Irrigated corn yield potential is predicted to be 2-8% below long-term average, while dryland yield potential in much of the Corn Belt will be moderately to severely reduced, falling 22-67% below normal.
To forecast potential production at 12 sites across the Corn Belt University of Nebraska–Lincoln crop experts used a "Hybrid-Maize model" to estimate end-of-season yield potential based on actual weather up to August 27, and historical long-term weather data to complete the season using data from each of the past 30 years.
Simulations were run for dryland corn in Iowa, Illinois, and South Dakota, and for both irrigated and dryland corn in Nebraska. Simulations were based on the typical planting date, hybrid relative maturity, plant population, and soil properties at each location.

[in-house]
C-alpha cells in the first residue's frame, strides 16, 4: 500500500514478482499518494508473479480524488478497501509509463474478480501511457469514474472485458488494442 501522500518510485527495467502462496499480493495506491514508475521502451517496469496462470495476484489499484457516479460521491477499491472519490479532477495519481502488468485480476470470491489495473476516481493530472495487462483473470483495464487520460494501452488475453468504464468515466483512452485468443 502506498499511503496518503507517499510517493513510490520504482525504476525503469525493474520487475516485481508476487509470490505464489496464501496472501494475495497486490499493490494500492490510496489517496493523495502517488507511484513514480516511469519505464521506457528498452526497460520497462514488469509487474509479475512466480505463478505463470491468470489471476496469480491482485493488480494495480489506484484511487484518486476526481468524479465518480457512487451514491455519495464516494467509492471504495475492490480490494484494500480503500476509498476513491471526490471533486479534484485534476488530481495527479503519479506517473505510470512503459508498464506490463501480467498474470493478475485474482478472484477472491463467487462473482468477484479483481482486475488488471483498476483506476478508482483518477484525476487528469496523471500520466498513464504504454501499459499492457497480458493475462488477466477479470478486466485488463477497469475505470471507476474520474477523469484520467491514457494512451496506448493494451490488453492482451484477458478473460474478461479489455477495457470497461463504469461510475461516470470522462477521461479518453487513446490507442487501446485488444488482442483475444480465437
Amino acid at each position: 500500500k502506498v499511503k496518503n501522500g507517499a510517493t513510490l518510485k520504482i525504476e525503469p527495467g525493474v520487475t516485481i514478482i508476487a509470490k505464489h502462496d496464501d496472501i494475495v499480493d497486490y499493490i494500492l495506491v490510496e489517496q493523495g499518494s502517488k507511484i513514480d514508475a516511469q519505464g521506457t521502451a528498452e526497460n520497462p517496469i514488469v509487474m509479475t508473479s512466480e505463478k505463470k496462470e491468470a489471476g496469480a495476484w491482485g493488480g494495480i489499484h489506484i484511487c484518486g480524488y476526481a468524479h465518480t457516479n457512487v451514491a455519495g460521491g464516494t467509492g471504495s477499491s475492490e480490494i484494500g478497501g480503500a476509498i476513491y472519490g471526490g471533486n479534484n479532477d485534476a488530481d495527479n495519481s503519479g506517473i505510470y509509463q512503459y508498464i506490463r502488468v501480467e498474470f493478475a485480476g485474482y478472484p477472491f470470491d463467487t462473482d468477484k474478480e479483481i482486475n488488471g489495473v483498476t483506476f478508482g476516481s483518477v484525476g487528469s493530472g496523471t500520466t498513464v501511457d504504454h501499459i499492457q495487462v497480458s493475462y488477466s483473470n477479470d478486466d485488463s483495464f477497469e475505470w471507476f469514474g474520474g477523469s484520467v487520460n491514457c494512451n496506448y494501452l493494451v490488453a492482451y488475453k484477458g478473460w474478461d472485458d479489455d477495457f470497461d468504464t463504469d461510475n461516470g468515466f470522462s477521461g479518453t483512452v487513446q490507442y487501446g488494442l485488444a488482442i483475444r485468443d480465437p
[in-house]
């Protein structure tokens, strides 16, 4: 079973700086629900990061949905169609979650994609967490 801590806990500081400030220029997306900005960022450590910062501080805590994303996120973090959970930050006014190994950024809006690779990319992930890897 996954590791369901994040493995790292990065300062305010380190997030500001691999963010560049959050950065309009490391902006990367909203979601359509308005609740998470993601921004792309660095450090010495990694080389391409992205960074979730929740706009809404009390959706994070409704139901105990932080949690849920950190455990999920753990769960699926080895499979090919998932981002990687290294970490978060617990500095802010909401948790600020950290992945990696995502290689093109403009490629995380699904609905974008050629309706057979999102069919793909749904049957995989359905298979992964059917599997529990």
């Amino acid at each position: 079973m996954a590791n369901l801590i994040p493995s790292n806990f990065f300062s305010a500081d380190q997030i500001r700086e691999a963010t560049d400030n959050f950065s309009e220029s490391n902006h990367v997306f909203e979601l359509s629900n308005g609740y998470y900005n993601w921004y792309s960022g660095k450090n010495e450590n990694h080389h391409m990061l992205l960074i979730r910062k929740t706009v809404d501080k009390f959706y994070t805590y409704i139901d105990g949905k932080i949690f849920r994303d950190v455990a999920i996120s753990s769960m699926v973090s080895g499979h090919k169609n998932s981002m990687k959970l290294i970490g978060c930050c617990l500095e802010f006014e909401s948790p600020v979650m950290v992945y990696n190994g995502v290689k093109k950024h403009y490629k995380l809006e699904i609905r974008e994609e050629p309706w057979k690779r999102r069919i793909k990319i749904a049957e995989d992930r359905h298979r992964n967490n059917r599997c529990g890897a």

The bottom line is that 2012 irrigated yields will be moderately lower than the long-term averages (2-8% below normal), while dryland corn yield potential in much of the Corn Belt will be moderately to severely reduced (22-67% below normal).
It is important to keep in mind that yields can be even lower at places where both prolonged drought and high temperature stress at pollination have occurred. Also, greater field-scale variability is being observed this year in irrigated fields due to the inability of some irrigation systems to keep up with crop water use demand, problems with pivot irrigation nozzles and uneven watering, and additional stresses from insects and diseases. Such problems can contribute to reduced yields at irrigated sites of more than the 2-8% simulated by the model.
Source: Cropwatch, University of Nebraska–Lincoln